in Upper Providence, but in 1799 was a shot keeper in Edgmont. This old 
school house was not in use in 1800, and about 18(10 was torn down. What 
was later the Central District, was known as Big Edgmont. There a stone 
school house was erected in 1749, and in 1809 a new stone building was erected 
upon its site, which remained in use until 1870, when the present school house 
was erected. Isaac Wood was the first teacher in the second house. In 1841 
the school directors purchased a lot in the southern part of the township, on 
which they erected a stone school house, that was abandoned after being in 
use about ten years. The stone school house in the western district, known as 
No. I, was built in 1867. A stone school house erected in the southern district 
in 1843, known as No. 3, was in use until 1875, when a lot was purchased from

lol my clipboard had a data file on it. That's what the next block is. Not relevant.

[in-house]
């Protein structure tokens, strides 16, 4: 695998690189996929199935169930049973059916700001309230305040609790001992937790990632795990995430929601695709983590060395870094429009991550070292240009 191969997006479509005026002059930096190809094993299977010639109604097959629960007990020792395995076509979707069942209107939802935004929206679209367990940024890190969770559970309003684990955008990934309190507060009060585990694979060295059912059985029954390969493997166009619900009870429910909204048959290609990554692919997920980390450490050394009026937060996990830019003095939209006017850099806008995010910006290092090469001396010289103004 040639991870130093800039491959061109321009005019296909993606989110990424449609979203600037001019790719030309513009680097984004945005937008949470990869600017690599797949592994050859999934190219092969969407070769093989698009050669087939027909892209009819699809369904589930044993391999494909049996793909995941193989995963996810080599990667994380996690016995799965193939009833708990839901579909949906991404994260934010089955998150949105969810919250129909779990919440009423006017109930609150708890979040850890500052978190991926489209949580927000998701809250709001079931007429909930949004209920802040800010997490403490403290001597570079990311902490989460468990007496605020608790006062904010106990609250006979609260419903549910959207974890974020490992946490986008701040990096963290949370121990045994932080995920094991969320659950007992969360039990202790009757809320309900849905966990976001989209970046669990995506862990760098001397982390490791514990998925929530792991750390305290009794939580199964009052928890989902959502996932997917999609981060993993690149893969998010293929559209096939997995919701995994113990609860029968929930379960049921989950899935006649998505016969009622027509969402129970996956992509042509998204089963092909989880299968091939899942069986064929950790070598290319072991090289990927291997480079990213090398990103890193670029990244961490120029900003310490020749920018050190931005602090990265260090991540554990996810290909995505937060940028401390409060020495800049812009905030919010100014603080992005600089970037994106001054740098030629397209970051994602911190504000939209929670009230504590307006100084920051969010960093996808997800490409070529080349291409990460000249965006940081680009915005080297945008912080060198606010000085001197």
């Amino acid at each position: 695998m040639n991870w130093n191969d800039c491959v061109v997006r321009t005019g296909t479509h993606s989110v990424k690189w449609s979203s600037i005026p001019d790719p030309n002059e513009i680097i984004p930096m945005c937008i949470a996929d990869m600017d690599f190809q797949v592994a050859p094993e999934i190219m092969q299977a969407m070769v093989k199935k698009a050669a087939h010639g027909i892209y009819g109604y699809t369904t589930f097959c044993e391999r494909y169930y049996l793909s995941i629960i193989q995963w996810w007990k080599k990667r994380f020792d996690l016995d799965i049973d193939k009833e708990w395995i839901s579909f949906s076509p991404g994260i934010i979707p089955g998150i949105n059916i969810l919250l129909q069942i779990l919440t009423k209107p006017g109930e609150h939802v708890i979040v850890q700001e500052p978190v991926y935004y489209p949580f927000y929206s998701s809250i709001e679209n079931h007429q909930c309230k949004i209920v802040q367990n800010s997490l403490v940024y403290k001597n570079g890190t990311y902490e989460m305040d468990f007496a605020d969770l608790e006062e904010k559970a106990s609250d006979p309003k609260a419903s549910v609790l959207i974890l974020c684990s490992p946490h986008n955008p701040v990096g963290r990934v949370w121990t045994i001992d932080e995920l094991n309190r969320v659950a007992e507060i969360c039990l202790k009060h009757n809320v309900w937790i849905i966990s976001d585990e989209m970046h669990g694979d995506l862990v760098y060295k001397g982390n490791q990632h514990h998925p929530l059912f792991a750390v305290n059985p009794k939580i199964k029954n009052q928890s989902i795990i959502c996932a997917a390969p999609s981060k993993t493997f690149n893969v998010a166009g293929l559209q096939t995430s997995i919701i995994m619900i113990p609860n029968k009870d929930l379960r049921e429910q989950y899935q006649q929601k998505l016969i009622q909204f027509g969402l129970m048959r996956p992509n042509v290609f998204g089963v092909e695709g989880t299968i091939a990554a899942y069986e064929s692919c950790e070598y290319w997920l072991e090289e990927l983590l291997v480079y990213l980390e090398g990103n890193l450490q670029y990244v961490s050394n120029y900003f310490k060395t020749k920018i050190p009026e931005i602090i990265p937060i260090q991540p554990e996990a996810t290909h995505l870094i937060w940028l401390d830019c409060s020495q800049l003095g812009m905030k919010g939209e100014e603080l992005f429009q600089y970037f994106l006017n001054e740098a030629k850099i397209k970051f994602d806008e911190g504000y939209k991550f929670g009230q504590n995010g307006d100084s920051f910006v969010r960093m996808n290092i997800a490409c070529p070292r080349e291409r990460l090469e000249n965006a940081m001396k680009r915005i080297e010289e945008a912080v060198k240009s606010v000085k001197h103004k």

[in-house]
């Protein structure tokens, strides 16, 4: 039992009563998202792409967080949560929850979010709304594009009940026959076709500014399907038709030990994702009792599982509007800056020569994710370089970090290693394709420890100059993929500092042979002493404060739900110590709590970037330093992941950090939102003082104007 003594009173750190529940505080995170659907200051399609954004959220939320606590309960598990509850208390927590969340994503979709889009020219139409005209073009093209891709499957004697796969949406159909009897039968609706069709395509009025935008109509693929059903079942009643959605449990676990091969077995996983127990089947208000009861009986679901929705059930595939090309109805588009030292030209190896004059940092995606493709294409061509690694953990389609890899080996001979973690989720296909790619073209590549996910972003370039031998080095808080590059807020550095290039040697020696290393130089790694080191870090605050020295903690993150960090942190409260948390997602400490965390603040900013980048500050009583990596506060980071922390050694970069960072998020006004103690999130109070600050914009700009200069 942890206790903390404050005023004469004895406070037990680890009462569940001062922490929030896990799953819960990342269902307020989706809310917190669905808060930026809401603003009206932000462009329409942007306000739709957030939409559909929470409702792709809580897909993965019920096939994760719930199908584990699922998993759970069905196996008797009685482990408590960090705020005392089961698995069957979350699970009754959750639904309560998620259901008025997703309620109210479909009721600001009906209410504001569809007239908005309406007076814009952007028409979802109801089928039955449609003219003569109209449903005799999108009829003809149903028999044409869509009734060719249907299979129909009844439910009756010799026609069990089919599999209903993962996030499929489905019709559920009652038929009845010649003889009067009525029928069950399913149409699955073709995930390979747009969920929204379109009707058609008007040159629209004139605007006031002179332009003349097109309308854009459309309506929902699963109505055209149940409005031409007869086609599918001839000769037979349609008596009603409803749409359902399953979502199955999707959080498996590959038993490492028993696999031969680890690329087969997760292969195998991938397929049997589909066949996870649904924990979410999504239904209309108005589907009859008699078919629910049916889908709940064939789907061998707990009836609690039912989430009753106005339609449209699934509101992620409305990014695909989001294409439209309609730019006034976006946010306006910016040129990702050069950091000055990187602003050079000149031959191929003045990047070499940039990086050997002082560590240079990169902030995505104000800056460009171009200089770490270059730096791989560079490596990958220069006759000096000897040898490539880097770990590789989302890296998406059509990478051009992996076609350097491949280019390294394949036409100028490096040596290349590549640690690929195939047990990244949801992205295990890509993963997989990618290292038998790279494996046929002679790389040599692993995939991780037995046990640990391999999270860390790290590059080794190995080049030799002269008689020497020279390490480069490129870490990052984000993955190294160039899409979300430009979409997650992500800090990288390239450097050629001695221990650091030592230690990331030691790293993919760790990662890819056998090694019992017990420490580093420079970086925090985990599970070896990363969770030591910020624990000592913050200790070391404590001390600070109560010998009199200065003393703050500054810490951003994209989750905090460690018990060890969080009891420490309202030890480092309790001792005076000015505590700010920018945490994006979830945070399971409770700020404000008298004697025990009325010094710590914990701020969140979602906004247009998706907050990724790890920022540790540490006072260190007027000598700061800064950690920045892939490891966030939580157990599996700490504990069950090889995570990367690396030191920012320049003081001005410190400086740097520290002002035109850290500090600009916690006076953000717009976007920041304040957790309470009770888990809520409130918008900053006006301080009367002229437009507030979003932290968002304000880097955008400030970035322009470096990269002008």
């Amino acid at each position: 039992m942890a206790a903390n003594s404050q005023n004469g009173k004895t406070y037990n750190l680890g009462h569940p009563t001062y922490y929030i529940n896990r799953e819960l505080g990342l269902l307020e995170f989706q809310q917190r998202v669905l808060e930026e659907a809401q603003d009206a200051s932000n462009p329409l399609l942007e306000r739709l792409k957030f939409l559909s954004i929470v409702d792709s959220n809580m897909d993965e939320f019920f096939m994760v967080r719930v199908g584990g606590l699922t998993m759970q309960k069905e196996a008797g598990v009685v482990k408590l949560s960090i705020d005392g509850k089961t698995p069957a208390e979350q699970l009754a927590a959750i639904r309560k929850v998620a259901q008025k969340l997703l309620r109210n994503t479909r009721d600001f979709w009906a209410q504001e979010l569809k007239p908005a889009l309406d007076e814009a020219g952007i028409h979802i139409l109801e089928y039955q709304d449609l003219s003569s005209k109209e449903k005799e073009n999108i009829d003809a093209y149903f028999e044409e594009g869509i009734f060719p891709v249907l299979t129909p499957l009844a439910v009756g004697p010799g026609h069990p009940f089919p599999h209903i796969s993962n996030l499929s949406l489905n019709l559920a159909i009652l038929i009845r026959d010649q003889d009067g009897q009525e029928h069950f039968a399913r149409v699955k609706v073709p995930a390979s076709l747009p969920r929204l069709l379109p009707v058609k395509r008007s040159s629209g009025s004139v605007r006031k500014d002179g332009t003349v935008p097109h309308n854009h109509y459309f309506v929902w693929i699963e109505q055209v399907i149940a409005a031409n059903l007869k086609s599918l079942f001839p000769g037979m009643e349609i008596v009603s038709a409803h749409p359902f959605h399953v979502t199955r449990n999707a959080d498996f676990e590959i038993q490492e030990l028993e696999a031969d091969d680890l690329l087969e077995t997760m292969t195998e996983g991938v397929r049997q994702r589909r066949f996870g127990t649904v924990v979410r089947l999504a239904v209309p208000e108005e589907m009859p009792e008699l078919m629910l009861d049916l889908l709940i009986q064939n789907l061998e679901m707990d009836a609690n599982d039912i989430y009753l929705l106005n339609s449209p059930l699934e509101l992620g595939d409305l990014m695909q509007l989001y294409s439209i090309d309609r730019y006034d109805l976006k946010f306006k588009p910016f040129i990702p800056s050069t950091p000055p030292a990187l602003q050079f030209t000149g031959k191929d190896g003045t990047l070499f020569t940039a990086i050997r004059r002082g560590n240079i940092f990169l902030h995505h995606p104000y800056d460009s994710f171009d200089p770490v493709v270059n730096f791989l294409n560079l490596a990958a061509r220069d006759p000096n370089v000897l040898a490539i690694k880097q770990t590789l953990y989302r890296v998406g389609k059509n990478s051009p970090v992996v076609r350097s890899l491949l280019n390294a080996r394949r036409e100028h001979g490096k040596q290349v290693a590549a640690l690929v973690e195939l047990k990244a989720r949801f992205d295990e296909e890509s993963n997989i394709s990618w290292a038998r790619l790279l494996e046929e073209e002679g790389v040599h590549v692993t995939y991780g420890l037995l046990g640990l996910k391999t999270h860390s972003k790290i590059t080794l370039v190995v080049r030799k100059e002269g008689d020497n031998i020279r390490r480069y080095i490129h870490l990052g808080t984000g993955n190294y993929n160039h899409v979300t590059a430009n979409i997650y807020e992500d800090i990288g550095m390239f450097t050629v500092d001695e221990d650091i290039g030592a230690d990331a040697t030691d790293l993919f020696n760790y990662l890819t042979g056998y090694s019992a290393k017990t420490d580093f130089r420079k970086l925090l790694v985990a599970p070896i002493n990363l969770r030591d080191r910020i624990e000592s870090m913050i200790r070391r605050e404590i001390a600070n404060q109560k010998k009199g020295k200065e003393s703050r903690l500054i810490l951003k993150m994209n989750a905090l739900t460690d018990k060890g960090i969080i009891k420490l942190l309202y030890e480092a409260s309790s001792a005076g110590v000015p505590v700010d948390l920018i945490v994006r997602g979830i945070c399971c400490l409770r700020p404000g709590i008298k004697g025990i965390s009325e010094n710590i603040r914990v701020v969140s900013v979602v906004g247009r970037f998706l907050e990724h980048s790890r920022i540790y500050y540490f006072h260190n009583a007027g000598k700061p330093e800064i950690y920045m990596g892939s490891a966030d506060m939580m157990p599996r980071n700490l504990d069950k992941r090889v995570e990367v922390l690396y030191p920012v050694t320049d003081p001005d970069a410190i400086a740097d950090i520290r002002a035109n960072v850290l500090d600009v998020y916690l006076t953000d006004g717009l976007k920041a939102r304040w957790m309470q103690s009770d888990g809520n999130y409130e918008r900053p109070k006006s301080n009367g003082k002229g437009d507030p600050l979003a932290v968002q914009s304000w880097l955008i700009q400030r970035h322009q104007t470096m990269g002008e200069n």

Jesse Green and Isaac Sharpless, about three hundred yards from the old 
building, and a new stone school building erected. 

A private school building known as Edgmont Central Seminary was 
erected in 1809, and a school maintained for several years. This Iniilding 
erected of stone was torn down in 1870. Edgmont now employs three teach- 
ers, for a term of nine months, at salaries from $40 to $50; value of school 

property, $6500. 

Havcrford. — While doubtless schools were maintained from a much earlier 
date, the first recorded purchase of land for school purposes was on October 
28, 1799, when a lot was bought in the southwestern part of the township, 
near the present school building, "for the purpose of erecting a school house 
thereon, and for no other purpose or use." A stone building was erected 
which was used for school purposes until 1883, when it was abandoned, a 
substantial stone building having been erected to take its place. 


On tlic Townsond Cooper property, formerly owned b_\- Levi Lukes, a 
stone school was built about 1814. It was torn down about 1835, not hav-